Flash back to 1984.
Seriously, the last time I'd seen "Ghostbusters" was when it first came out at a theater in D.C. back in the Reagan years.
Buying my ticket today at Movieland behind a group of what looked like Girl Scouts and their leader, I couldn't help but be surprised at how many people were in line for this show.
Ditto the ticket seller, who said perplexed, "Usually when we show these old movies, hardly anyone comes."
Don't I know it, honey. I'm usually one of six in the theater for Movies and Mimosas.
Inside the theater, there were already at least three dozen people in place, but I found a seat in my favorite row and the only other people in it were a couple of barely twenty-somethings.
I overheard them say that the rest of their group was out in the lobby finishing their mimosas. The ones who were legal, I guess.
When the rest of the clan arrived, they filled up all the seats in our row and began chatting.
Not a problem, or at least it wasn't until the movie began.
Several immediately started squawking because there were no previews.
"What could they preview? 'Ghostbusters 2'?" one challenged.
"They could show 1980s previews," another suggested.
And then as the featured film began, one piped up, "So what is this movie about?"
If the non-stop chatter had stopped there, I'd have been fine, but it didn't.
"Ghostbusters" has no opening credits; you see the title and the story begins at once. Meanwhile these idiots are carrying on multiple full-volume conversations like they're in their dorm room.
I couldn't help myself.
You guys are going to have to be quiet. Thank you, I said in my firmest voice and was rewarded with a mollified look and a timid "oh, okay" from the lone male.
Were you raised by wolves?
The movie begins in the New York public library with a spirit wreaking havoc, sending books flying off shelves and the cards in the card catalog exploding out of the drawers.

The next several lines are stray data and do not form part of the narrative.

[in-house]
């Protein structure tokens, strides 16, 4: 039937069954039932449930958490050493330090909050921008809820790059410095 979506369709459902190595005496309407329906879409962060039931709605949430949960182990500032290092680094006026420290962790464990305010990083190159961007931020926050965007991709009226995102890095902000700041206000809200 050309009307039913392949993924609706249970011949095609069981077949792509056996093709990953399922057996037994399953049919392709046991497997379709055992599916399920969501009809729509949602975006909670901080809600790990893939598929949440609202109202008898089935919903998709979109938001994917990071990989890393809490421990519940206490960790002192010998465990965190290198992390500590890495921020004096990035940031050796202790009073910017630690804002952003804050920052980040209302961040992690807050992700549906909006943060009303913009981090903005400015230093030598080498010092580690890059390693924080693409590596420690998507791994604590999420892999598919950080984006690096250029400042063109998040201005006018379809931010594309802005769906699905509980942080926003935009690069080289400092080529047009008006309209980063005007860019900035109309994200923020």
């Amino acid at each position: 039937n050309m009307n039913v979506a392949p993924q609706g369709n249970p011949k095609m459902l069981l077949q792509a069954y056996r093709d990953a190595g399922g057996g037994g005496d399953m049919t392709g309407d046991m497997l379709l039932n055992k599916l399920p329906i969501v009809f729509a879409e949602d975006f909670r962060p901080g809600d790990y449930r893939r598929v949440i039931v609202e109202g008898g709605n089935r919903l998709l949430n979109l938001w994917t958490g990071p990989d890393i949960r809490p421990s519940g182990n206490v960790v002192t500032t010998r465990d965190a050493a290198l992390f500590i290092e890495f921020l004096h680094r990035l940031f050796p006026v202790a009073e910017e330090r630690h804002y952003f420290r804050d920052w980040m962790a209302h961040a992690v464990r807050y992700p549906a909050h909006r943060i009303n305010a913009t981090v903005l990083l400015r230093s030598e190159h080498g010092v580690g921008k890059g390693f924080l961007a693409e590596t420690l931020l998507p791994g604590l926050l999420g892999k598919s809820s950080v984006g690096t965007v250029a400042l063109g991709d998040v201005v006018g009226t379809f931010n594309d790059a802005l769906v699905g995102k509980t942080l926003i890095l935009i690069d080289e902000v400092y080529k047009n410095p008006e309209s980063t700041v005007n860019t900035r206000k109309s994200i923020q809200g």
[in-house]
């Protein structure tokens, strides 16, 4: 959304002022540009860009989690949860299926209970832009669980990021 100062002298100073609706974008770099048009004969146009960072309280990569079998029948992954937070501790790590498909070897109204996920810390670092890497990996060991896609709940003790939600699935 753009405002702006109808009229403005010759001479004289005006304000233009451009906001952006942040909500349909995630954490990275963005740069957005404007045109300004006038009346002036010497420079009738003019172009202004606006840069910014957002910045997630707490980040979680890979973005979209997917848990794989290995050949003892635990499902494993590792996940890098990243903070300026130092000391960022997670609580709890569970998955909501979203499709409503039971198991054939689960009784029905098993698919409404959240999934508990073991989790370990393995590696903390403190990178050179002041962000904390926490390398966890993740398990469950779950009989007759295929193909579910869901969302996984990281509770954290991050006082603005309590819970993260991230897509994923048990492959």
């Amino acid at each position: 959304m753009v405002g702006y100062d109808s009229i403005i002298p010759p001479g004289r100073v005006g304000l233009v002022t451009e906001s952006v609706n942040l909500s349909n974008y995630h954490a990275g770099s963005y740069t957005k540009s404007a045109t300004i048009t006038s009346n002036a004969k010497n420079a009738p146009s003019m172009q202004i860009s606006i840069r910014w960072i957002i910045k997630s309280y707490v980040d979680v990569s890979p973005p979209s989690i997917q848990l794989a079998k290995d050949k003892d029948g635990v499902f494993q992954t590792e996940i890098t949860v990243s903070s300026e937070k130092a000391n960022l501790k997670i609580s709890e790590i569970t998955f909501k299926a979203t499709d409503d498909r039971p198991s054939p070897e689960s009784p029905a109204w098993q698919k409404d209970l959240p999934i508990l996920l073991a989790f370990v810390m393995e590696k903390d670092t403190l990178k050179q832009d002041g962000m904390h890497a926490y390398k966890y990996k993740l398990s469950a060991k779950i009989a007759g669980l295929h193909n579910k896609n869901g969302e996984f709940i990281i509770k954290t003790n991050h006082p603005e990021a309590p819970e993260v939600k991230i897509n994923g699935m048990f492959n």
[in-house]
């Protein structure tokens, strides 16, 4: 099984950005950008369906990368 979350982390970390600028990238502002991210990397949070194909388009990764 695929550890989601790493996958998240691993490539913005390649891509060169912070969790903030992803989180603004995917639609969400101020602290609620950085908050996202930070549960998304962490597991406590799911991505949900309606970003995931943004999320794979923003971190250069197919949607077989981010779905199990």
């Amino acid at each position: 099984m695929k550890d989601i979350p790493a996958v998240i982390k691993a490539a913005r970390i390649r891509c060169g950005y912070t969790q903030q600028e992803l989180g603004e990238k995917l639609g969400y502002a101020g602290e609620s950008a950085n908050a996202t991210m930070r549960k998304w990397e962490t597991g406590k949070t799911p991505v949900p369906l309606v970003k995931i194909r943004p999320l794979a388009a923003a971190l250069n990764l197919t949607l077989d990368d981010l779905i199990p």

I feel quite certain the others in my row had no clue what the drawers or the cards were but at least they were quiet now.
Not sure why I was surprised at how baby-faced Dan Aykroyd looked or how adept Bill Murray was at ad-libbing lines, but the risque-for-the-time humor was as '80s as I expected.
Are you menstruating?
What does that have to do with it?
Back off, man, I'm a scientist.
Hysterical dialog aside, as always, it's the snapshot of the period that fascinates me.
Sigourney Weaver sported a very 1984 perm almost identical to the one I was wearing when I first saw this movie. Hell, every female character had big hair.
"Print is dead," one character declares authoritatively. Wait, we knew that then?
We heard Casey Kasem's Top 40 on the radio, a man and a program I hadn't thought of in years.
After seeing a spirit in her refrigerator, Sigourney enlists Bill Murray to come check, only to find it full of junk food. "What was he doing in my icebox?" she asks. People still said icebox in 1984?
Smoking was rampant and even the ghostbusters smoked while wearing their highly flammable proton packs.
Once Sigourney is possessed, she wears a full-on "Flashdance" one-shouldered dress, just like we all wore in 1984.
Her accountant neighbor Louis, played by geek extraordinaire Rick Moranis, throws a party (inviting clients so he can write it off, natch) and to further show how uncool he is, not only plans to play Twister, but the music at his party is "Disco Inferno."
Gawd, Louis, that song is so 1976.
But the most telling line for me was when Ernie Hudson's character, Winston, the new hire at Ghostbusters, gets freaked out by the demons facing them.
"This job is definitely not worth eleven thousand a year!" he screams.
That's just about exactly what I was making in 1984, big hair, off-the-shoulder shirt and all.
But let's be clear. I was not listening to "Disco Inferno."